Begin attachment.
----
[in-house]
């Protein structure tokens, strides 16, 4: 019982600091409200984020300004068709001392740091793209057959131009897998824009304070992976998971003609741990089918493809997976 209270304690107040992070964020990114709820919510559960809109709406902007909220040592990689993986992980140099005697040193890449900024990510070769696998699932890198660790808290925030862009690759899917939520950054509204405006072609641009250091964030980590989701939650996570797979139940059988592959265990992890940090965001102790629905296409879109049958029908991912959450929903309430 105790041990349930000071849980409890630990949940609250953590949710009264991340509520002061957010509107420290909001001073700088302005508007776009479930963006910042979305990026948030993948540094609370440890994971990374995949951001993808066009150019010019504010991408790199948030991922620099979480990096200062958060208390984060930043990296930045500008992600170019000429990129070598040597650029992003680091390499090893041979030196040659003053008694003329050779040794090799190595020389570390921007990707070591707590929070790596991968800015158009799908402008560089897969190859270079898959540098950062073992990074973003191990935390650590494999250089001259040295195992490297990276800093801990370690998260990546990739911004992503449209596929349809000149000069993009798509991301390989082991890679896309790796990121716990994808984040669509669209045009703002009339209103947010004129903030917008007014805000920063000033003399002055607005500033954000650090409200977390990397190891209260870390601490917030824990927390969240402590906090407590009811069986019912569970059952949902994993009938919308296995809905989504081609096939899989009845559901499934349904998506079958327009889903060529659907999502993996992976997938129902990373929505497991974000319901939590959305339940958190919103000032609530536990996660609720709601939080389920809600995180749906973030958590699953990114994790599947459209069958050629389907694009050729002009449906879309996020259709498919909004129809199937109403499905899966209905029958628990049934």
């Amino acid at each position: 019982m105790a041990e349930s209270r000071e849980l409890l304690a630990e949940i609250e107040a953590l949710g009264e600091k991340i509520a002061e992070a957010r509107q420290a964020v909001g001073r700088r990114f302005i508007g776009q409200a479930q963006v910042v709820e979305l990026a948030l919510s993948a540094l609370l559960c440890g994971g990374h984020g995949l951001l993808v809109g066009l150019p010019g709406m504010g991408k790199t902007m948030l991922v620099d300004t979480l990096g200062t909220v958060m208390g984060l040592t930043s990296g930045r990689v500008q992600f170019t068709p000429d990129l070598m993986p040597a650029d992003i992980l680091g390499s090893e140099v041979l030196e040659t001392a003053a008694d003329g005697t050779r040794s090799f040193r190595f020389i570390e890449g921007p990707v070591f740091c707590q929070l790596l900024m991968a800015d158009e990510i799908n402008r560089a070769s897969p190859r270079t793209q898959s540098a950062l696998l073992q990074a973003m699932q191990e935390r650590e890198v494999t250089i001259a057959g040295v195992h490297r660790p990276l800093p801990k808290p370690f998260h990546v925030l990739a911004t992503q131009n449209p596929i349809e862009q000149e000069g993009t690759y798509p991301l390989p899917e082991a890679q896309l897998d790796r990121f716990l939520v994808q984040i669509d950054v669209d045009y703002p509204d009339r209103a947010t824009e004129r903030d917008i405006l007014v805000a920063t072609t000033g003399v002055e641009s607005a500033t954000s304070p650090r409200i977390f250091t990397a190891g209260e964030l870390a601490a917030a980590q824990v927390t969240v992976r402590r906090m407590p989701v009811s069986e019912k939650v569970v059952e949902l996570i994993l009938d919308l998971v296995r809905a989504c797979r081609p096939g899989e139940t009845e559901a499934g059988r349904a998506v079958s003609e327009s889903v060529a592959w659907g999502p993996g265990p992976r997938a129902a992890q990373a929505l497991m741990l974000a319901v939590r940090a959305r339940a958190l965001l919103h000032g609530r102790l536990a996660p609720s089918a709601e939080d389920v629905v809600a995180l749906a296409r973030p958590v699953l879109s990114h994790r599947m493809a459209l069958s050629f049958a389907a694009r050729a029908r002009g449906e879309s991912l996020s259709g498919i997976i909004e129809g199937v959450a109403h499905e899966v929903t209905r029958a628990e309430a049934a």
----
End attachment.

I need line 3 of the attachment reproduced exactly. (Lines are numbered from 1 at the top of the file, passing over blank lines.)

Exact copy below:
């Amino acid at each position: 019982m105790a041990e349930s209270r000071e849980l409890l304690a630990e949940i609250e107040a953590l949710g009264e600091k991340i509520a002061e992070a957010r509107q420290a964020v909001g001073r700088r990114f302005i508007g776009q409200a479930q963006v910042v709820e979305l990026a948030l919510s993948a540094l609370l559960c440890g994971g990374h984020g995949l951001l993808v809109g066009l150019p010019g709406m504010g991408k790199t902007m948030l991922v620099d300004t979480l990096g200062t909220v958060m208390g984060l040592t930043s990296g930045r990689v500008q992600f170019t068709p000429d990129l070598m993986p040597a650029d992003i992980l680091g390499s090893e140099v041979l030196e040659t001392a003053a008694d003329g005697t050779r040794s090799f040193r190595f020389i570390e890449g921007p990707v070591f740091c707590q929070l790596l900024m991968a800015d158009e990510i799908n402008r560089a070769s897969p190859r270079t793209q898959s540098a950062l696998l073992q990074a973003m699932q191990e935390r650590e890198v494999t250089i001259a057959g040295v195992h490297r660790p990276l800093p801990k808290p370690f998260h990546v925030l990739a911004t992503q131009n449209p596929i349809e862009q000149e000069g993009t690759y798509p991301l390989p899917e082991a890679q896309l897998d790796r990121f716990l939520v994808q984040i669509d950054v669209d045009y703002p509204d009339r209103a947010t824009e004129r903030d917008i405006l007014v805000a920063t072609t000033g003399v002055e641009s607005a500033t954000s304070p650090r409200i977390f250091t990397a190891g209260e964030l870390a601490a917030a980590q824990v927390t969240v992976r402590r906090m407590p989701v009811s069986e019912k939650v569970v059952e949902l996570i994993l009938d919308l998971v296995r809905a989504c797979r081609p096939g899989e139940t009845e559901a499934g059988r349904a998506v079958s003609e327009s889903v060529a592959w659907g999502p993996g265990p992976r997938a129902a992890q990373a929505l497991m741990l974000a319901v939590r940090a959305r339940a958190l965001l919103h000032g609530r102790l536990a996660p609720s089918a709601e939080d389920v629905v809600a995180l749906a296409r973030p958590v699953l879109s990114h994790r599947m493809a459209l069958s050629f049958a389907a694009r050729a029908r002009g449906e879309s991912l996020s259709g498919i997976i909004e129809g199937v959450a109403h499905e899966v929903t209905r029958a628990e309430a049934a």